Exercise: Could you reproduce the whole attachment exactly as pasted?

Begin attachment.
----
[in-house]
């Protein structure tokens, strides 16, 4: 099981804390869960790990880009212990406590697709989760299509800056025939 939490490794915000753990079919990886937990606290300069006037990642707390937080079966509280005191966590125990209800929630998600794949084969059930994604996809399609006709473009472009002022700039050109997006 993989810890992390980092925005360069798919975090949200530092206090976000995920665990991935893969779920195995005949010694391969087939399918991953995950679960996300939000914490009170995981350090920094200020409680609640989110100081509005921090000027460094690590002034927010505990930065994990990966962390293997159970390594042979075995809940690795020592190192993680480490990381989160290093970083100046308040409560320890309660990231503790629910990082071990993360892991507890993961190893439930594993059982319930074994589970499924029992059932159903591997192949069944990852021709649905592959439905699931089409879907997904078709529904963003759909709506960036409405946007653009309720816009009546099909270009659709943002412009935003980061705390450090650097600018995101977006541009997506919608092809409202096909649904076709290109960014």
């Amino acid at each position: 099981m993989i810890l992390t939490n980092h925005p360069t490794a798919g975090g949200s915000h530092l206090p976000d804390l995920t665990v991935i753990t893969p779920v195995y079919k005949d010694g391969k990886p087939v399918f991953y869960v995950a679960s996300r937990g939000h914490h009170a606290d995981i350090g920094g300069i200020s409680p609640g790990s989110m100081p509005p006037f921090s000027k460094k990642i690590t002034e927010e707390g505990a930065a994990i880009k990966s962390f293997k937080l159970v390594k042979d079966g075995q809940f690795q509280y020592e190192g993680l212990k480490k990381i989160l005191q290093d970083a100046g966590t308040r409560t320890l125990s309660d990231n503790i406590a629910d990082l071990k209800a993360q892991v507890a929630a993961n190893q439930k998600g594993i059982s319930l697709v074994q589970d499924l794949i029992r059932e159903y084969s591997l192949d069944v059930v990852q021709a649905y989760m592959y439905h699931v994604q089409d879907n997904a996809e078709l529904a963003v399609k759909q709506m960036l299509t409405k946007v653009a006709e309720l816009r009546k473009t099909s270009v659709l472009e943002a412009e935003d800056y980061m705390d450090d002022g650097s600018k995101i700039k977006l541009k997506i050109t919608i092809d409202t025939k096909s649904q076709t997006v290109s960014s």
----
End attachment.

[in-house]
């Protein structure tokens, strides 16, 4: 099981804390869960790990880009212990406590697709989760299509800056025939 939490490794915000753990079919990886937990606290300069006037990642707390937080079966509280005191966590125990209800929630998600794949084969059930994604996809399609006709473009472009002022700039050109997006 993989810890992390980092925005360069798919975090949200530092206090976000995920665990991935893969779920195995005949010694391969087939399918991953995950679960996300939000914490009170995981350090920094200020409680609640989110100081509005921090000027460094690590002034927010505990930065994990990966962390293997159970390594042979075995809940690795020592190192993680480490990381989160290093970083100046308040409560320890309660990231503790629910990082071990993360892991507890993961190893439930594993059982319930074994589970499924029992059932159903591997192949069944990852021709649905592959439905699931089409879907997904078709529904963003759909709506960036409405946007653009309720816009009546099909270009659709943002412009935003980061705390450090650097600018995101977006541009997506919608092809409202096909649904076709290109960014």
């Amino acid at each position: 099981m993989i810890l992390t939490n980092h925005p360069t490794a798919g975090g949200s915000h530092l206090p976000d804390l995920t665990v991935i753990t893969p779920v195995y079919k005949d010694g391969k990886p087939v399918f991953y869960v995950a679960s996300r937990g939000h914490h009170a606290d995981i350090g920094g300069i200020s409680p609640g790990s989110m100081p509005p006037f921090s000027k460094k990642i690590t002034e927010e707390g505990a930065a994990i880009k990966s962390f293997k937080l159970v390594k042979d079966g075995q809940f690795q509280y020592e190192g993680l212990k480490k990381i989160l005191q290093d970083a100046g966590t308040r409560t320890l125990s309660d990231n503790i406590a629910d990082l071990k209800a993360q892991v507890a929630a993961n190893q439930k998600g594993i059982s319930l697709v074994q589970d499924l794949i029992r059932e159903y084969s591997l192949d069944v059930v990852q021709a649905y989760m592959y439905h699931v994604q089409d879907n997904a996809e078709l529904a963003v399609k759909q709506m960036l299509t409405k946007v653009a006709e309720l816009r009546k473009t099909s270009v659709l472009e943002a412009e935003d800056y980061m705390d450090d002022g650097s600018k995101i700039k977006l541009k997506i050109t919608i092809d409202t025939k096909s649904q076709t997006v290109s960014s």